Everyone knows you’re not supposed to judge a book by its cover, right? But we do, of course. I mean, when you’re browsing the library shelves, it’s the cover that attracts you to a book, isn’t it? I’ve heard that you’re supposed to read to page 90 (!) of a book before you decide if you should read it, but I sure don’t have time for that!
So anyway, when I saw Resistance is Futile the other day, I was sure this was just the book for me. Anyone who’s read my blog posts before will know that I’m a bit of a Star Trek nerd (just a wee bit!) so I was really excited to read this geeky love story with a Trek reference in the title. It looked like it was going to be the perfect read.
But I was wrong. It wasn’t that the story wasn’t any good–I enjoyed it well enough–it just wasn’t what the cover had lead me to believe. I was expecting a kind of Rosie Project-ish story, but with a geek-girl protagonist and a few Star Trek references thrown in. But what I got, was an X-Files-ish murder-mystery-come-alien-romance story. There was not so much as a single “Beam me up, Scotty” or “Live long and prosper” to be had. I think there might have been a vague reference to the Prime Directive on page 265. Maybe. Or maybe I’m just clutching at straws.
Of course, sometimes it’s the other way around.
When I read the blurb of The Round House by Louise Erdrich (“A mother is brutally raped by a man on the North Dakota reservation where she lives… Traumatized and afraid, she takes to her bed and refuses to talk to anyone – including the police…”) I groaned inwardly. “Who chooses these books anyway?” I grumbled. But it was for book club, so I had to at least attempt to read it. Grudgingly I began…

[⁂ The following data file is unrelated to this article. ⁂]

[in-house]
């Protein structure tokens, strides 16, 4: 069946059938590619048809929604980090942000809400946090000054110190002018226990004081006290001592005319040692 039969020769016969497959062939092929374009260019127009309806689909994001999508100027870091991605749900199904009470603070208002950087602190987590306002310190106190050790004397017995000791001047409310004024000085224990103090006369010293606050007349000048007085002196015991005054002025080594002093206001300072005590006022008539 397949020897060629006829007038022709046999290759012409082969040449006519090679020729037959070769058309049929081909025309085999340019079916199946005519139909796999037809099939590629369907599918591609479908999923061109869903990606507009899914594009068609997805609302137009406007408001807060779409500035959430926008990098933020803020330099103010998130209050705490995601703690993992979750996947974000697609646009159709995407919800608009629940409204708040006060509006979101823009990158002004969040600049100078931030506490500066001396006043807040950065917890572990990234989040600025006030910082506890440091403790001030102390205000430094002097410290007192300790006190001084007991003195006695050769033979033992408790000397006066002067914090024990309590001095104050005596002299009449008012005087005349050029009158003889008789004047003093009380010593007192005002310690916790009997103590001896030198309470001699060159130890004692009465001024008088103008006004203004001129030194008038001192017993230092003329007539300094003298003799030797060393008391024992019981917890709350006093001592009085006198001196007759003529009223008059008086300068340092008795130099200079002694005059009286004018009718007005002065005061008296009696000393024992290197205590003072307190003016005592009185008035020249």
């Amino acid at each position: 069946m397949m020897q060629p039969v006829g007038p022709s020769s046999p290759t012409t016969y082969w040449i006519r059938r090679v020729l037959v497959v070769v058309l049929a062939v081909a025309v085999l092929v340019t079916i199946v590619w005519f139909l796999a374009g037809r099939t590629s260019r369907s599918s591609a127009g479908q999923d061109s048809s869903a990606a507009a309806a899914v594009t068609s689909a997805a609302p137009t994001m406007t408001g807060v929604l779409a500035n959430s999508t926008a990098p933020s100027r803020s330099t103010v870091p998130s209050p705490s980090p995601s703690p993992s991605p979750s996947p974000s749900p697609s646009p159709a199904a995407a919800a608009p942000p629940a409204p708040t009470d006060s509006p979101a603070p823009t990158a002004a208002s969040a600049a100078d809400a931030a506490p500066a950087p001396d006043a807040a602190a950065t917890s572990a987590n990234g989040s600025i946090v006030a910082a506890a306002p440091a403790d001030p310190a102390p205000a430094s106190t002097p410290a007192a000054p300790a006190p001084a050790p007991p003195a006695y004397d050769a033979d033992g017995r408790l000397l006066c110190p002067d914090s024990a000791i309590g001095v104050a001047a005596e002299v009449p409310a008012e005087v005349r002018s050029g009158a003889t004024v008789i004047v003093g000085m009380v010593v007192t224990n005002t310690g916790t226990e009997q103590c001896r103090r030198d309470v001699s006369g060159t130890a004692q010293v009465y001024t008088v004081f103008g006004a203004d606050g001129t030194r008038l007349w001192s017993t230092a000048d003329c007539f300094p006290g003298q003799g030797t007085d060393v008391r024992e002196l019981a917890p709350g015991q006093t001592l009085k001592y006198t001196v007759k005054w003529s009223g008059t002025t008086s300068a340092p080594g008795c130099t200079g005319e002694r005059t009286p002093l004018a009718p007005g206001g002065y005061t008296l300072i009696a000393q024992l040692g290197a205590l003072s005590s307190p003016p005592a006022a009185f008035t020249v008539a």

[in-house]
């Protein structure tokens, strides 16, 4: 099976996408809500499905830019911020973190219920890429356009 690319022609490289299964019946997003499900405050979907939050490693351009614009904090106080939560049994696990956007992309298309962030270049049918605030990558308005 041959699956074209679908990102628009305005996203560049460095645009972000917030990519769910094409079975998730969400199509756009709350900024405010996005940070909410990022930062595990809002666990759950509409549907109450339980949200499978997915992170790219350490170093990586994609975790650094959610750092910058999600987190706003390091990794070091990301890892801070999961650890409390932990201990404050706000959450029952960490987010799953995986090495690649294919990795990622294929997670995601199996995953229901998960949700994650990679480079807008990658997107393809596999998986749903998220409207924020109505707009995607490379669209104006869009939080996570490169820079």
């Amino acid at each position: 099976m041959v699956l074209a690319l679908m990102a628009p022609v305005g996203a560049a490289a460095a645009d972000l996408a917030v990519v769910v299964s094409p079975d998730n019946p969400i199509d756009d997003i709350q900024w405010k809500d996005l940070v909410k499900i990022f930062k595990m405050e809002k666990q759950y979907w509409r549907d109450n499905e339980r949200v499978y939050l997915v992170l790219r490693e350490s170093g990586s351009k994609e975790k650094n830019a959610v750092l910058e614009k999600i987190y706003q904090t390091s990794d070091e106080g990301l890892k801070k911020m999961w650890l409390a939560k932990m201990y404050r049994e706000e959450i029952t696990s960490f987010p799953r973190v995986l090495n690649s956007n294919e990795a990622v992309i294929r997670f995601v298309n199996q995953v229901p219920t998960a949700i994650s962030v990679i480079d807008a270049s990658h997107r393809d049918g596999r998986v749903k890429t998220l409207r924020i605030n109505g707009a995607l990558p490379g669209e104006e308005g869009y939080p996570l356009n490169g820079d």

…and instead of the abhorrent, disturbing tale I was expecting, I discovered an arresting, thought provoking story of a young man’s search for justice for his mother. Although the story was often upsetting, it was not gratuitous. I learnt fascinating and shocking things about life on a Native American reservation. I was amazed that Erdrich, a (then) 57 year old woman, could create a teenage-boy-character so utterly believable and real as Joe. I laughed at the oddball characters of his extended family. And I cried as the conclusion approached, knowing, without knowing, what was about to happen.
And… I reveled in Joe’s love of Star Trek! Both for its own sake, and because it was so unexpected! Joe and his friends idolised the super-strong, fully-functional android Data; they wanted to be Worf, the Klingon warrior* (they were also Star Wars fans, of course–but I forgave them). A few chapters in, I suddenly realised that each chapter shared its title with an episode of Star Trek: the Next Generation (yes, I am that much of a Trekkie that I know the titles of the episodes, and I only had to check the synopsis of a couple of them to be sure what they were about). I then had a sudden desire to watch all those episodes, and analyse the connections with each chapter. In fact, I found myself wanting to write whole essays on this book. Back in the dim reaches of history, I actually did a degree in English. I was even invited to do Honours (though I didn’t, for reasons which I’ve now forgotten). I loved studying, but I don’t think I’ve ever read a book since that I so wanted to write academic essays about. The more I think about it, the more I think this book deserves the “Missbeecrafty Best Book” award. I’m sure that’s almost as prestigious as the American National Book Award for Fiction which it actually won in 2012.